ZIPH (Heb. זִיף; Wilderness of Ziph, מִדְבַּר זִיף), city of Judah mentioned in the seventh district of the hill country of Judah together with Maon, Carmel, and Juttah (Josh. 15:55); it was also associated with the Calebites (i Chron. 2:42; 4:16). The Ziphites were noted for their loyalty to Saul, to whom they twice revealed the site of David's hiding places in the desert which extended east of the city (i Sam. 23:19ff.; 26:1ff.; cf. Ps. 54:2). Ziph was fortified by Rehoboam and it apparently served as the terminus of his line of defense guarding the southern part of Judah (ii Chron. 11:8). The wilderness of Ziph, the desert east of the city, was almost impassable for an enemy army. The importance of Ziph during the Judean kingdom is attested by its appearance (along with Hebron, Socoh, and mmšt) on royal seal impressions from Judah. The settlement in Ziph continued to exist in the fourth century c.e.: a village with this name is mentioned by Eusebius in Daromas in the territory belonging to Eleutheropolis (Bet Guvrin; Onom. 92:15ff.). It is last mentioned in connection with the life of St. Euthemios (fifth century). Ziph is identified with Tell Zif, 4½ mi. (7 km.) southeast of Hebron.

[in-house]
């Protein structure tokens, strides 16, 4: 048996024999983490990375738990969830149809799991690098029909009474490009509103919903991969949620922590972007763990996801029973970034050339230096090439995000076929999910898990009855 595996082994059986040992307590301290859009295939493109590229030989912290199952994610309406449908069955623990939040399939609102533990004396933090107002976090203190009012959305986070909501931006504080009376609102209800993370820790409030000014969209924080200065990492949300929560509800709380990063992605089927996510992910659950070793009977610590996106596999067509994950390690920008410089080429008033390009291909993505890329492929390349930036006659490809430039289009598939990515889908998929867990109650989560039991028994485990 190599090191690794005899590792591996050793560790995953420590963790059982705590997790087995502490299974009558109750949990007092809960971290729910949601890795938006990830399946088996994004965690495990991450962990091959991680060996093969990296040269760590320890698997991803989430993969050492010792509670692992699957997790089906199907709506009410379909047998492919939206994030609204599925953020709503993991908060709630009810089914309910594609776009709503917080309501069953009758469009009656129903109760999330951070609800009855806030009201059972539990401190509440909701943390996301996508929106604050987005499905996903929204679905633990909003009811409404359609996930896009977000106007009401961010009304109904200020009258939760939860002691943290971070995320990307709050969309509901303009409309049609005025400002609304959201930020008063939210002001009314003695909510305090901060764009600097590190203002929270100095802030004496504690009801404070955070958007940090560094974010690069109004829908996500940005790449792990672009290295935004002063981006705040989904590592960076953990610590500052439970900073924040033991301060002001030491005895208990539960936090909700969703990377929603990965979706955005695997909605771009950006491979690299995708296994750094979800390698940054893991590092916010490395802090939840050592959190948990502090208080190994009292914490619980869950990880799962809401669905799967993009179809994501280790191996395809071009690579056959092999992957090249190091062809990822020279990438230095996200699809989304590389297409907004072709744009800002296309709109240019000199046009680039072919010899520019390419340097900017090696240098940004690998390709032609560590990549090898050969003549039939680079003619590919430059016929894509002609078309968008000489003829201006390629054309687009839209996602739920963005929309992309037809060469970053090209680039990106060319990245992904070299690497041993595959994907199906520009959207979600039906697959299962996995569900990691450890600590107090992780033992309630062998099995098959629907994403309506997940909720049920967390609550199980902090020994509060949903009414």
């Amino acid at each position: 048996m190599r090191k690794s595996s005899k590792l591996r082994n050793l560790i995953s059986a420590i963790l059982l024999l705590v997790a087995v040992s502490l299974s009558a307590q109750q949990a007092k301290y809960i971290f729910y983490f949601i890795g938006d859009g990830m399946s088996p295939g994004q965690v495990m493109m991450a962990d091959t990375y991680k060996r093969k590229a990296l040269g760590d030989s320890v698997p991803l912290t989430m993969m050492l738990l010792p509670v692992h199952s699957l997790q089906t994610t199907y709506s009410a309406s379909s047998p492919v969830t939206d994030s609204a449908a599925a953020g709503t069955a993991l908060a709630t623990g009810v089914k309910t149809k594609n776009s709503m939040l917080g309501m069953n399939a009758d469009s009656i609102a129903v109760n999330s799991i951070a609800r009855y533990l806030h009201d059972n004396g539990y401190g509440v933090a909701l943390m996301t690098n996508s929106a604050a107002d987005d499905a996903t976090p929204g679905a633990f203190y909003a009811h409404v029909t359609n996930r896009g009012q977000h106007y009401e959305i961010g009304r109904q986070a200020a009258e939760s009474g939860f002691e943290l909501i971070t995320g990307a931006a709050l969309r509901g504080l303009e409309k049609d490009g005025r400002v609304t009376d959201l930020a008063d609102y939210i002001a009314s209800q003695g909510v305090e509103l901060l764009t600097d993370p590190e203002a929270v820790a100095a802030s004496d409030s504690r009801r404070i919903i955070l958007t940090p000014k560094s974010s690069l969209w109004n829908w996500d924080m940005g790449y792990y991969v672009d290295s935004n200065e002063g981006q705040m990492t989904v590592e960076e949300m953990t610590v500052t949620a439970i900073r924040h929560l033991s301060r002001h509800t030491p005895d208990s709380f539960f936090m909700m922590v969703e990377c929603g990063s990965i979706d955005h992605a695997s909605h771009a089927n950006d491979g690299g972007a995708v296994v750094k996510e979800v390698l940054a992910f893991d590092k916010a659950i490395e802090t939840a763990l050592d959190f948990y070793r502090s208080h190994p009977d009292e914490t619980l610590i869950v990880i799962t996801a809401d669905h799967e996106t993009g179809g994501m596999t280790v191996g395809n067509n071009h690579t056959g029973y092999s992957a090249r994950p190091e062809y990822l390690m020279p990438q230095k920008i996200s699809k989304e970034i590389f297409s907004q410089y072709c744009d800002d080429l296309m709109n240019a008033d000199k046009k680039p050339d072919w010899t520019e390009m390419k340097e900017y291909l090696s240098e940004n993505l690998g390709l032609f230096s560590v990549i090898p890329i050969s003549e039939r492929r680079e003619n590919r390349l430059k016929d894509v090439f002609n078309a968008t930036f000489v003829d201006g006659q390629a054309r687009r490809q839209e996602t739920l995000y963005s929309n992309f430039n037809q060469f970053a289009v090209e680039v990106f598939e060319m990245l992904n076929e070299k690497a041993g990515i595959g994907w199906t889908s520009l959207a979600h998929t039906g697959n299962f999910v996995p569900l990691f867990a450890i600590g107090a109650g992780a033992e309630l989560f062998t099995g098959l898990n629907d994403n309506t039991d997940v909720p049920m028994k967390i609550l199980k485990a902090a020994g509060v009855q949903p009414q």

S. Klein, Meḥkarim Ereẓ Yisre'eliyyim (1923), 9, 28; A. Alt, in: pjb, 22 (1926), 77; B. Maisler, Toledot ha-Meḥkar ha-Arkhe'ologi … (1936), 42, 160; Abel, Géog, 2 (1938), 490; Avi-Yonah, Geog, 105; em, 2 (1965), 911–3.